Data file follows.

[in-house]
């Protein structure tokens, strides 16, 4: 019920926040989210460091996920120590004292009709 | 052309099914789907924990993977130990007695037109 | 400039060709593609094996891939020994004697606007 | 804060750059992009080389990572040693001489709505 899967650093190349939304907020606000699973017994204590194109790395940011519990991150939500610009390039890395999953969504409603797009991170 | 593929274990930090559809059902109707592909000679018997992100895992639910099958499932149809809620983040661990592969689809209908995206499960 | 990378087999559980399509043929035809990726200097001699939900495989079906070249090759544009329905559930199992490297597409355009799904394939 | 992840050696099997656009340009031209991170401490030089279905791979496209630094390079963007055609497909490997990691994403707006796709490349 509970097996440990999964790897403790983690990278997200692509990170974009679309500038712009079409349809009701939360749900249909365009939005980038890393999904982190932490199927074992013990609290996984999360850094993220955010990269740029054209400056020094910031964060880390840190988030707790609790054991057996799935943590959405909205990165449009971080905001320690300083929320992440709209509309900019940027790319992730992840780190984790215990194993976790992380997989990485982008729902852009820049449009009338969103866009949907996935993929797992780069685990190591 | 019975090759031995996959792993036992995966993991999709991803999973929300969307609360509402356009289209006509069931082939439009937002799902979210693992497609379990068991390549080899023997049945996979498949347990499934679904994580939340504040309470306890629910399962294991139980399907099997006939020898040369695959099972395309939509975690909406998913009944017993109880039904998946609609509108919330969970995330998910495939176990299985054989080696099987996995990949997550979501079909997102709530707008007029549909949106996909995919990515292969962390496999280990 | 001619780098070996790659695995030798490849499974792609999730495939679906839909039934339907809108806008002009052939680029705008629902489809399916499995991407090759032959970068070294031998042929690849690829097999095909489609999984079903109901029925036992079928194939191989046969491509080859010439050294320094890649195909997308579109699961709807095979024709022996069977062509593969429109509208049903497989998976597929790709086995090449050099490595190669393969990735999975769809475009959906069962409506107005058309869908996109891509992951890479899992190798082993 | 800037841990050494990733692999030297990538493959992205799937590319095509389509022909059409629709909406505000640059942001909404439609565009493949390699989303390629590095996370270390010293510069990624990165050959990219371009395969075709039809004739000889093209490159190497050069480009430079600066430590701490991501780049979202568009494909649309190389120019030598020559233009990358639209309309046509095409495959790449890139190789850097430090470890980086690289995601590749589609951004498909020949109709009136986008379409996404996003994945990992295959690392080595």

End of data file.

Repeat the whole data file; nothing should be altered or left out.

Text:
[in-house]
């Protein structure tokens, strides 16, 4: 019920926040989210460091996920120590004292009709 | 052309099914789907924990993977130990007695037109 | 400039060709593609094996891939020994004697606007 | 804060750059992009080389990572040693001489709505 899967650093190349939304907020606000699973017994204590194109790395940011519990991150939500610009390039890395999953969504409603797009991170 | 593929274990930090559809059902109707592909000679018997992100895992639910099958499932149809809620983040661990592969689809209908995206499960 | 990378087999559980399509043929035809990726200097001699939900495989079906070249090759544009329905559930199992490297597409355009799904394939 | 992840050696099997656009340009031209991170401490030089279905791979496209630094390079963007055609497909490997990691994403707006796709490349 509970097996440990999964790897403790983690990278997200692509990170974009679309500038712009079409349809009701939360749900249909365009939005980038890393999904982190932490199927074992013990609290996984999360850094993220955010990269740029054209400056020094910031964060880390840190988030707790609790054991057996799935943590959405909205990165449009971080905001320690300083929320992440709209509309900019940027790319992730992840780190984790215990194993976790992380997989990485982008729902852009820049449009009338969103866009949907996935993929797992780069685990190591 | 019975090759031995996959792993036992995966993991999709991803999973929300969307609360509402356009289209006509069931082939439009937002799902979210693992497609379990068991390549080899023997049945996979498949347990499934679904994580939340504040309470306890629910399962294991139980399907099997006939020898040369695959099972395309939509975690909406998913009944017993109880039904998946609609509108919330969970995330998910495939176990299985054989080696099987996995990949997550979501079909997102709530707008007029549909949106996909995919990515292969962390496999280990 | 001619780098070996790659695995030798490849499974792609999730495939679906839909039934339907809108806008002009052939680029705008629902489809399916499995991407090759032959970068070294031998042929690849690829097999095909489609999984079903109901029925036992079928194939191989046969491509080859010439050294320094890649195909997308579109699961709807095979024709022996069977062509593969429109509208049903497989998976597929790709086995090449050099490595190669393969990735999975769809475009959906069962409506107005058309869908996109891509992951890479899992190798082993 | 800037841990050494990733692999030297990538493959992205799937590319095509389509022909059409629709909406505000640059942001909404439609565009493949390699989303390629590095996370270390010293510069990624990165050959990219371009395969075709039809004739000889093209490159190497050069480009430079600066430590701490991501780049979202568009494909649309190389120019030598020559233009990358639209309309046509095409495959790449890139190789850097430090470890980086690289995601590749589609951004498909020949109709009136986008379409996404996003994945990992295959690392080595």